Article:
Following the Indianapolis Colts‘ Week 15 win over the New England Patriots, quarterback Carson Wentz officially passed the 75% snap threshold required for Indy’s first-round pick to convey to the Philadelphia Eagles. The two sides agreed on a trade this past offseason, with the kicker being Wentz had to play a certain percentage of snaps for a Colts second-round pick to turn into a first-round pick. Wentz has been healthy all season long, meaning he crossed the mark three full weeks before the season ended.
On paper, this feels like a massive success for the Eagles. Their 2022 first-round pick total shoots up to three, setting them up for a productive offseason.
Not so fast.
Carson Wentz is playing better than the Eagles would like to believe
What made Week 15 memorable for most Eagles fans and reporters is that Wentz arguably had the worst game of his NFL career. He passed for a measly 57 yards against a stifling Patriots defense, making it easy for Philadelphians to point and laugh at Indianapolis for giving up its first-rounder for him.
However, after zooming out a bit and looking at the 2022 season in its entirety, one can see that Wentz has actually been one of the better-performing quarterbacks in the NFL. While he wasn’t the reason the Colts beat the Patriots this past weekend, his steady performances week over week are a big reason why Indy weathered the storm after a slow start and currently finds itself in the AFC’s top wild-card spot.
Wentz currently ranks 10th in passing touchdowns (23), third in interception rate (1.4%), and sixth in quarterback rating (58.2).
Yes, you read that correctly. Through 15 weeks of NFL action, Wentz has the sixth-best QBR in the league. He has a higher rating than household names like Kyler Murray, Russell Wilson, Lamar Jackson, Joe Burrow, Josh Allen, and Dak Prescott.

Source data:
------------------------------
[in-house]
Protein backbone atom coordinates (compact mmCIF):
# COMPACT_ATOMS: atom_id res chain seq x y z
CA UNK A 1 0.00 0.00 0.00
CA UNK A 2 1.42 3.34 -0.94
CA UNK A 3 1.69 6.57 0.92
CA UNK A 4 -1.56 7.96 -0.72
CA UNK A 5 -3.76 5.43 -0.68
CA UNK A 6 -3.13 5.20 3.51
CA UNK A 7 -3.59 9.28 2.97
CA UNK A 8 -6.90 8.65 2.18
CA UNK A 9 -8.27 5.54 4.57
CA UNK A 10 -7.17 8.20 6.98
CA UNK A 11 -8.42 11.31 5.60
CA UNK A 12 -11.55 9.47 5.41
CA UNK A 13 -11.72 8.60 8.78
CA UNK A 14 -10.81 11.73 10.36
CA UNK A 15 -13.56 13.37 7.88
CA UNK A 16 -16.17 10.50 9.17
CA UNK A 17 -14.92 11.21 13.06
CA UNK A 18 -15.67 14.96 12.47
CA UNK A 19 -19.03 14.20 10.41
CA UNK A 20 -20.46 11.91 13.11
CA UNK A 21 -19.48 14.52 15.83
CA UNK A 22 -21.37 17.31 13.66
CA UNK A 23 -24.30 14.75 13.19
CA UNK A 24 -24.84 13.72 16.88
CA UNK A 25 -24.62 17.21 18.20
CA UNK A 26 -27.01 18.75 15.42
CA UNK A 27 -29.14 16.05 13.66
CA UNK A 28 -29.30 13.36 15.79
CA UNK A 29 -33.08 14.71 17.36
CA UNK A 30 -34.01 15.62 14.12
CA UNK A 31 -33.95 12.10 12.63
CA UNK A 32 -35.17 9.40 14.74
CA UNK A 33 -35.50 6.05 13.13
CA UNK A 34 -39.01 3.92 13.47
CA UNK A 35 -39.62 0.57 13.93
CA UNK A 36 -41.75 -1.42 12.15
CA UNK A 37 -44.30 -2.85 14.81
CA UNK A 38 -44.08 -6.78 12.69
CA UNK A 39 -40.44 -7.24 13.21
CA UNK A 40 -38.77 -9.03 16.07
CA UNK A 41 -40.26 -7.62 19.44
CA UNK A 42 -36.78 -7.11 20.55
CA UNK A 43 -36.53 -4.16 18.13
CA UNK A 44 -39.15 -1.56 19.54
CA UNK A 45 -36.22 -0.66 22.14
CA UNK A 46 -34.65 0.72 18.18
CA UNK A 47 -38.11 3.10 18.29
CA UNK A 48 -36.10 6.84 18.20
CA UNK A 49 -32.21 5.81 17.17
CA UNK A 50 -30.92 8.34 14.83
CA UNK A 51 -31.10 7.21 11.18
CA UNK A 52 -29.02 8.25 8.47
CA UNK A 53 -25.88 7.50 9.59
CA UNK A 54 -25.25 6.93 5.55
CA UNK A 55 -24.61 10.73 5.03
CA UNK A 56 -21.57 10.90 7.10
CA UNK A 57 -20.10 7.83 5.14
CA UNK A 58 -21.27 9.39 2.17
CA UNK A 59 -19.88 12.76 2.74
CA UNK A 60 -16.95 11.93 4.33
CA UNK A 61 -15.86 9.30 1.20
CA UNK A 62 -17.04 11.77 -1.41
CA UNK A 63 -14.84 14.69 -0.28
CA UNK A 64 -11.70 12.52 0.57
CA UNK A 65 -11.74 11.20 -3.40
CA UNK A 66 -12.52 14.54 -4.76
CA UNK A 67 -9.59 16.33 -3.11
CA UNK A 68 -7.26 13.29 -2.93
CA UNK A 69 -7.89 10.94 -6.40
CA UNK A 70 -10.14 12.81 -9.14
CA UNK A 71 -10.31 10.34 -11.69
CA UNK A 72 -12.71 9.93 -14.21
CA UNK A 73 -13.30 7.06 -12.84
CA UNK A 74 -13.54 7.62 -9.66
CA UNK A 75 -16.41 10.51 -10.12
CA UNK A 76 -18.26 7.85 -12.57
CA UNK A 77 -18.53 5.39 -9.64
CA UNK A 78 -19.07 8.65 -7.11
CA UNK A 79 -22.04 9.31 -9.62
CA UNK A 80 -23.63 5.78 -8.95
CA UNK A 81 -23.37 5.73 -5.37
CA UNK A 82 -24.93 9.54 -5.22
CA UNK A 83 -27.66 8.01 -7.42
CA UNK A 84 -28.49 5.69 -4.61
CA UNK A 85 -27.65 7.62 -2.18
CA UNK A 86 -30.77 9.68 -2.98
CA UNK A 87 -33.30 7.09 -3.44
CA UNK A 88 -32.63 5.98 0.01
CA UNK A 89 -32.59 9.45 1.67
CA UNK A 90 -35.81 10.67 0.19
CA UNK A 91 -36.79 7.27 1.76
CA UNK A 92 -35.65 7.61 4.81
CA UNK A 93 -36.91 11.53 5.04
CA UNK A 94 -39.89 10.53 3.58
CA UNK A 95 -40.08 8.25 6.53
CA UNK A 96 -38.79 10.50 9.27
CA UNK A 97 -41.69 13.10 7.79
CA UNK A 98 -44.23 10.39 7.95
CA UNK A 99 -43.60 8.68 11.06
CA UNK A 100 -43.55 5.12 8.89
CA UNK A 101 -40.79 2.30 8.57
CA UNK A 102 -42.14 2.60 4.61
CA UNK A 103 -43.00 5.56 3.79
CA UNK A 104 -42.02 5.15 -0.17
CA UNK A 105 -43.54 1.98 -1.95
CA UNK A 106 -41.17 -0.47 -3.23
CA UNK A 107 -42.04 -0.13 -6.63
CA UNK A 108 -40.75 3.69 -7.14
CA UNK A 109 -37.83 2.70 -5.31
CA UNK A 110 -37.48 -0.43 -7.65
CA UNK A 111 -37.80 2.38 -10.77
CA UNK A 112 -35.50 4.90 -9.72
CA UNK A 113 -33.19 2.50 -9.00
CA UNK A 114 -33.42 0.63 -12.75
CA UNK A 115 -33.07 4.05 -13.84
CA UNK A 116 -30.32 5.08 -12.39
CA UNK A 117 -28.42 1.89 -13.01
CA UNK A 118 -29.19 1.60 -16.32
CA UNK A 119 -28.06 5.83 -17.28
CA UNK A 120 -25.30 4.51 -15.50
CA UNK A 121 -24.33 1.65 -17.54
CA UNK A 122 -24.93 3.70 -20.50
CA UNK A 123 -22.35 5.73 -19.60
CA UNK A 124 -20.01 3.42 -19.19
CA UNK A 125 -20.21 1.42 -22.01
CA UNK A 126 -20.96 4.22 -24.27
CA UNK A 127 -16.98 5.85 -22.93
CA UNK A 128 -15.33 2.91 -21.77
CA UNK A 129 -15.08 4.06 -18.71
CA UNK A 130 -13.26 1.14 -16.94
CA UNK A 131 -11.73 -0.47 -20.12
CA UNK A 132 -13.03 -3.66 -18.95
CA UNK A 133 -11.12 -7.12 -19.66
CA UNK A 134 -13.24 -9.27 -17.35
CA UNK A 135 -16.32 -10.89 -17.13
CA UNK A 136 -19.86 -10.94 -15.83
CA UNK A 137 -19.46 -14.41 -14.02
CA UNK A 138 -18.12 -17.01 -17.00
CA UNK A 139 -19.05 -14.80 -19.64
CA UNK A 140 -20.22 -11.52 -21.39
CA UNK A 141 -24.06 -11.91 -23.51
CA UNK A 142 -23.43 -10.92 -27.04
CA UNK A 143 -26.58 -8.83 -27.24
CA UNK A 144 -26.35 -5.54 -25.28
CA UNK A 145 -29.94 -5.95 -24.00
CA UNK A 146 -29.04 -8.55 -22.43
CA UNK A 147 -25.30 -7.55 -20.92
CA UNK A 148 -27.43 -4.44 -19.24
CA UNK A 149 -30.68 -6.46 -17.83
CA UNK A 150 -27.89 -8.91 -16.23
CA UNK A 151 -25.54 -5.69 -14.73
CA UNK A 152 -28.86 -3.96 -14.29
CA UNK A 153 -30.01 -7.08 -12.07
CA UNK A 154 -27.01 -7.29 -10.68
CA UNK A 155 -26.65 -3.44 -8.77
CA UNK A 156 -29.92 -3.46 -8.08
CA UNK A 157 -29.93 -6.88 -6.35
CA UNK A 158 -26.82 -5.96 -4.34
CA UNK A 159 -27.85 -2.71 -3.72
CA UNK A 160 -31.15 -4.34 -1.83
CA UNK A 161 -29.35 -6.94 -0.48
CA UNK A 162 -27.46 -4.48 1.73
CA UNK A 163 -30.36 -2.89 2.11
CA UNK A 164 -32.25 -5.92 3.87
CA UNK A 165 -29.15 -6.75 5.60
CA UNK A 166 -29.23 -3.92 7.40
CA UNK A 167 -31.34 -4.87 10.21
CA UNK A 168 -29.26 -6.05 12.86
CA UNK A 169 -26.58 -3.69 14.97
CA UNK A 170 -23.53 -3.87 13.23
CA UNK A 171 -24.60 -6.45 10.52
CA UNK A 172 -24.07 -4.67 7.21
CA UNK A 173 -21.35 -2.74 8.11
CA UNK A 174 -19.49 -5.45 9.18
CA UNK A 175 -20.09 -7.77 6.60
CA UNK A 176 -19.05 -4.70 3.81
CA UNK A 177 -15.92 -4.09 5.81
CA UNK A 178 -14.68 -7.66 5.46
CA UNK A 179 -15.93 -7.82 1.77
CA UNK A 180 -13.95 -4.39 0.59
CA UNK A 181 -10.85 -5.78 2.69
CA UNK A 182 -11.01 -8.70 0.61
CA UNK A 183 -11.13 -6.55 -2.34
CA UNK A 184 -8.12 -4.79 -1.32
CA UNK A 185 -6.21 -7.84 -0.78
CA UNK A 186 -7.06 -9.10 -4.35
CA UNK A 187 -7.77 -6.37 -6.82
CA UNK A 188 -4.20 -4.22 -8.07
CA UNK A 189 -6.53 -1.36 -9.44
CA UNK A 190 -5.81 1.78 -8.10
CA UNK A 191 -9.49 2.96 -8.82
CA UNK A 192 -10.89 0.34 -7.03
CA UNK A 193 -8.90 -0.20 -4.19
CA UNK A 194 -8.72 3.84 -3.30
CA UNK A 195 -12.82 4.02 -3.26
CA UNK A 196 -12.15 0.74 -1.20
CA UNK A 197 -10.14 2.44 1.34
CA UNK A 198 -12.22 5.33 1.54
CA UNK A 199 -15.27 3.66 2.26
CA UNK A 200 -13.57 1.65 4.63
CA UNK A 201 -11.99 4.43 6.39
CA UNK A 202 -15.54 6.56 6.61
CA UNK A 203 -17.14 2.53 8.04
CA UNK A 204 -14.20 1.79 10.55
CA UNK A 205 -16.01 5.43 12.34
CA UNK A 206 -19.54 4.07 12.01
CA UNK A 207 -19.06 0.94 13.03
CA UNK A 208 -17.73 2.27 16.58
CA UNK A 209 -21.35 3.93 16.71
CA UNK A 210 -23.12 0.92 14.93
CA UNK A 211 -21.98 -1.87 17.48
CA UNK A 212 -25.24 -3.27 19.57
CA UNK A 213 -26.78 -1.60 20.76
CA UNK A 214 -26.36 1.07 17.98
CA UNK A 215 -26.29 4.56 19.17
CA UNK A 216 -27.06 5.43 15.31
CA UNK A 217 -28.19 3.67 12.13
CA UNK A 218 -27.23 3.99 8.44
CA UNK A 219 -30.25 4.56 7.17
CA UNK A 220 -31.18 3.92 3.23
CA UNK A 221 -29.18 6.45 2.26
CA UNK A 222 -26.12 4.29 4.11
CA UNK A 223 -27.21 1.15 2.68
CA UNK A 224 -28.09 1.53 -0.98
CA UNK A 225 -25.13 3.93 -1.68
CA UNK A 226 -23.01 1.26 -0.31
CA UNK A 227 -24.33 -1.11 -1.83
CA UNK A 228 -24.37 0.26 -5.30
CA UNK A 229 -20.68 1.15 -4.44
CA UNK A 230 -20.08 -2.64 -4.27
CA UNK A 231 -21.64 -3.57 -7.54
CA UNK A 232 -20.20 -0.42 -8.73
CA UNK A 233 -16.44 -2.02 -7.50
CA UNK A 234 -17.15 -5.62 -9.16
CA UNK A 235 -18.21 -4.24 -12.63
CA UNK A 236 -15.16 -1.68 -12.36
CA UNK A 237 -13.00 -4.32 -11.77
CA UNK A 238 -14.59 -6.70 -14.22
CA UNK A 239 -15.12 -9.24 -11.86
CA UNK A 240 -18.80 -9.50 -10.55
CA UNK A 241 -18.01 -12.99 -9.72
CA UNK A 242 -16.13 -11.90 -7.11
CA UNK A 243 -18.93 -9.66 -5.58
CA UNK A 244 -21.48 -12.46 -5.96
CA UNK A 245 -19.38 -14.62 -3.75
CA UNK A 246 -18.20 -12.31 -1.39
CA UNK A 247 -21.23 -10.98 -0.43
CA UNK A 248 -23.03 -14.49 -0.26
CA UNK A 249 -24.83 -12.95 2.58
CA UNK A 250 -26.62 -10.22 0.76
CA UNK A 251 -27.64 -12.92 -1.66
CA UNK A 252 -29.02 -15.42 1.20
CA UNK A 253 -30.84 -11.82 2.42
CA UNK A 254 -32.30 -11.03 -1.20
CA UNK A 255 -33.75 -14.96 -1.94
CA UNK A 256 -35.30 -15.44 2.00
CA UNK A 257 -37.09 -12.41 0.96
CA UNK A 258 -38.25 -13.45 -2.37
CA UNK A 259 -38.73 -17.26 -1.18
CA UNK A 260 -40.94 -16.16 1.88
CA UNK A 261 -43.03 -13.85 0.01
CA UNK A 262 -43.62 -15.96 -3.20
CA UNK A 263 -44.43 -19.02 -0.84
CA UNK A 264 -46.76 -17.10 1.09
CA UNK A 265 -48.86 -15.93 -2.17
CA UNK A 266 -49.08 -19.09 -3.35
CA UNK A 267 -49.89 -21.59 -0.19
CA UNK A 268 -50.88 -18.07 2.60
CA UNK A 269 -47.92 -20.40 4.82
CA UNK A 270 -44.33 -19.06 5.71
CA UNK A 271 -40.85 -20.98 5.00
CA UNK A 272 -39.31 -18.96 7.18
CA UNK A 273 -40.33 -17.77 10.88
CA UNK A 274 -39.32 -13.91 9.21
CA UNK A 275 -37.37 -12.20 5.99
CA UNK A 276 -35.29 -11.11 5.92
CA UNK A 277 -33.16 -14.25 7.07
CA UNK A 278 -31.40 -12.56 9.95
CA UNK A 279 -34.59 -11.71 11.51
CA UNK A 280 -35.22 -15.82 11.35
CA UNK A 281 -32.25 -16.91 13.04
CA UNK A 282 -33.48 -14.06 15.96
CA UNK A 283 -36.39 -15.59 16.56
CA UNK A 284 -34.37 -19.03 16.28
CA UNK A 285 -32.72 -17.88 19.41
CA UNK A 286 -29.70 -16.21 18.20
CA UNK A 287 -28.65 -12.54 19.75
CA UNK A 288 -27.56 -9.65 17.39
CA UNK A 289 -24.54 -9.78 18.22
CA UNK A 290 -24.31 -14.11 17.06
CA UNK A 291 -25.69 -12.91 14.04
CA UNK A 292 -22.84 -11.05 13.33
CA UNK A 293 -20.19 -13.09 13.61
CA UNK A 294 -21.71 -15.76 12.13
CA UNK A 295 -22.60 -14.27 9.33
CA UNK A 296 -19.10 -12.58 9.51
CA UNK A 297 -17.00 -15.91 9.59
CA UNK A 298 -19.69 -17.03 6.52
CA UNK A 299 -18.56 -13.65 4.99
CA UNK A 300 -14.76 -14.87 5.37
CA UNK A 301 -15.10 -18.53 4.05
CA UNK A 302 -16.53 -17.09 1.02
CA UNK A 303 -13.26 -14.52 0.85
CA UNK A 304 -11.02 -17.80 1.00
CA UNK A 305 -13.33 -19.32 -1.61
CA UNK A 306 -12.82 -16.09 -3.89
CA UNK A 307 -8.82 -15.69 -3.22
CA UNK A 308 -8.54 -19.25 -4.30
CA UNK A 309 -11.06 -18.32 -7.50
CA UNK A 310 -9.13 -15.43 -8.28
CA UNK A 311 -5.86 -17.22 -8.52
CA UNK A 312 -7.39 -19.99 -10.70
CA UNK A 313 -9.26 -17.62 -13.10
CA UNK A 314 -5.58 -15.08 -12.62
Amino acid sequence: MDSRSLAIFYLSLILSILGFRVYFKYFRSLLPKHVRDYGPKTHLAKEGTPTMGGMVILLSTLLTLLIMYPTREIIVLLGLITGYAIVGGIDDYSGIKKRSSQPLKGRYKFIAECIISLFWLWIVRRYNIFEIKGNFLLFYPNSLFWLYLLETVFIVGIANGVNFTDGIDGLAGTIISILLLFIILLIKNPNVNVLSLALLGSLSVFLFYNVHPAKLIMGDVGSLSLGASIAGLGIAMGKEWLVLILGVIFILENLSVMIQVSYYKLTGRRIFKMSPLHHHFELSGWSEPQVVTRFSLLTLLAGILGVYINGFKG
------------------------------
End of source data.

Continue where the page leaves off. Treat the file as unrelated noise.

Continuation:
Despite what some media outlets may have suggested after his sloppy performance against New England, Wentz has been exactly what the Colts traded for. He’s been an efficient passer who throws a lot of touchdowns and minimal interceptions.
The Eagles are still in quarterback purgatory
When the Eagles first traded Wentz this past offseason, a sense of relief seemingly swept across the fan base. People were happy to get out of Wentz’s big salary and were excited at the opportunity to see a new face (Jalen Hurts) under center.
While the Eagles have quietly moved into a fringe playoff spot thanks to an underperforming NFC, they still find themselves in a concerning position in the grand scheme of things: quarterback purgatory.
Hurts is an elite runner; there’s no denying that. However, his passing performances this year have been comparable to some of the worst quarterbacks in the league. Hurts ranks 25th in passing touchdowns, 17th in interception rate, and 19th in QBR. His speed undoubtedly adds a positive layer, but as a pure passer, he’s been bad.
Sure, Hurts could continue developing year over year if the Eagles opt to stick with him. We’ve seen this type of patience work out for teams like the Dallas Cowboys (Dak Prescott) and Seattle Seahawks (Russell Wilson). However, we’ve also seen this lock teams into multi-year tank jobs (New York Jets with Sam Darnold, New York Giants with Daniel Jones).
What next for Philadelphia?
Whether you think he’s a top-10-caliber quarterback or not, the Colts have their guy. They acquired a franchise quarterback without going through the growing pains of developing a struggling rookie and appear set up for several postseason appearances over the next few years.
The Eagles, on the other hand, still didn’t have a concrete plan for the position.
They could rock with Hurts for another year or two but run the risk of wasting the final few years of some of their veterans as they continue the evaluation process. Or, they could trade multiple first-round picks for someone like Russell Wilson, who currently has a worse QBR than the guy in Indy they just ran out of town.
On paper, recouping a first-round pick for Wentz after the worst year of his professional career is a big win. However, upon a closer look, it’s far more complicated. Acquiring a starting-caliber quarterback is the most challenging job in the NFL. The Colts have one. The Eagles don’t.
Who’s the real winner?
All stats courtesy of Pro Football Reference.